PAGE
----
July 21, 2014

Sisters of Charity Foundation of Cleveland’s health program director recognized as one of 30 “Cleveland People” by Scene Magazine

Cleveland’s Scene Magazine recently ran a special “Cleveland People” issue, celebrating people who are working to make Cleveland better. Teleange Thomas, health program director for the Sisters of Charity Foundation of Cleveland, was one of the 30 people recognized.

In describing the focus of the special issue, the magazine website states: “From food to music, from sports to activism, from charities to fashion, from tech to art, Northeast Ohioans are doing brilliant things and, in some cases, without much recognition. We’d like to take this chance to correct that. They touch your lives, they make Cleveland better, they are your Cleveland People 2014.”

Commenting on her recognition, Thomas said, “It was awesome to be acknowledged as an individual who is contributing to the greatness of Cleveland and to be featured with other passionate, creative and talented people across the region. It was equally rewarding to be able to share the part of my story and journey that intersects with the mission and ministry of the Sisters of Charity.”

As seen in Scene Magazine:

The Charitable Heart: Teleange Thomas
Health Program Director of Sisters of Charity Foundation of Cleveland

The Sisters of Charity Foundation of Cleveland is an organization that most people likely have heard of, though they might not be able to describe what it does. But as Teleange Thomas, the group's health program director, says, "poverty touches everyone," and thus the work of the Sisters graces all corners of Northeast Ohio life.

"We've been able to carve out an approach to addressing the root causes of poverty," Thomas says. "We address health and education disparities, ending homelessness and continuing to uplift the work of women religious." Thomas joined the Foundation in 2009 with the intent of working mostly with issues of health and health-care access in Cleveland neighborhoods.

As for a typical day, Thomas says there's no such thing. "What I love is that my work allows me to interface directly with the everyday resident who calls Cleveland home — particularly in some of our communities and neighborhoods where they're underserved or dealing with issues surrounding poverty," she says. "At the same time, I may be at City Hall having a conversation with the mayor."

Because issues like "the root causes of poverty" are so broad and amorphous, Thomas finds herself wrangling different levels of Cleveland society onto as level a plane as possible. Public policy can be a tricky beast, but Thomas points out that real opportunities for collaboration are fomenting.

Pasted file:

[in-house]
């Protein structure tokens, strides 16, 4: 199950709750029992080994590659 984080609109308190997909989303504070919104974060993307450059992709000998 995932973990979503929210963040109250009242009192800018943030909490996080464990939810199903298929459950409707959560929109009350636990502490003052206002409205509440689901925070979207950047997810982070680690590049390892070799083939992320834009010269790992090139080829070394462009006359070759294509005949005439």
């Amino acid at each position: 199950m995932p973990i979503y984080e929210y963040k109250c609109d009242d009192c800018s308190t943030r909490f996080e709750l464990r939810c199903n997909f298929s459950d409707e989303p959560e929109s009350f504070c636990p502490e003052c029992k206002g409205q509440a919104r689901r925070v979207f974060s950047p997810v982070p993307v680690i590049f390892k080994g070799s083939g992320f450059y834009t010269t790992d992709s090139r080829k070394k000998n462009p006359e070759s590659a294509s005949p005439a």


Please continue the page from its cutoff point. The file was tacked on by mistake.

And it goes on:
"In some of these underserved neighborhoods — like Central, which is a neighborhood we work very closely in — with the housing bust and other areas of disinvestment, you're left with these large swaths of land," Thomas says. "Now we're beginning to build in policy opportunities where land can be reused and revitalized in a way that's meaningful for a neighborhood that not only meets an economic issue, but also a social issue like access to food."

Complex stuff, to be sure, and that last issue — access to food — has been explored more publicly recently as those neighborhoods deal with very basic problems, like where to buy fresh produce.

But Cleveland is more tight-knit than the average resident might admit: What goes on in neighborhoods like Central tends to have a ripple effect into surrounding areas, like, say, Hough or downtown.

"I've always been rooted in community development," says Thomas, who has lived and worked in Cleveland for 15 years. "The food space has really created this opportunity to talk about economic development in a very new way. Again, in an era where unemployment is high and people are losing their homes, it's been really great to find an intersection in the food access space."

That space and many more are where Thomas will be focusing her work in the year ahead. Poverty can be difficult to identify and assess, but Thomas and her work at the Foundation are addressing myriad concerns that truly do impact us all.

The Sisters of Charity Foundation of Cleveland is a ministry of the Sisters of Charity Health System.


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From its Cleveland headquarters, the Sisters of Charity Health System provides oversight, leadership and strategic direction to more than 20 organizations responding to community needs in Canton and Cleveland, Ohio, and South Carolina.

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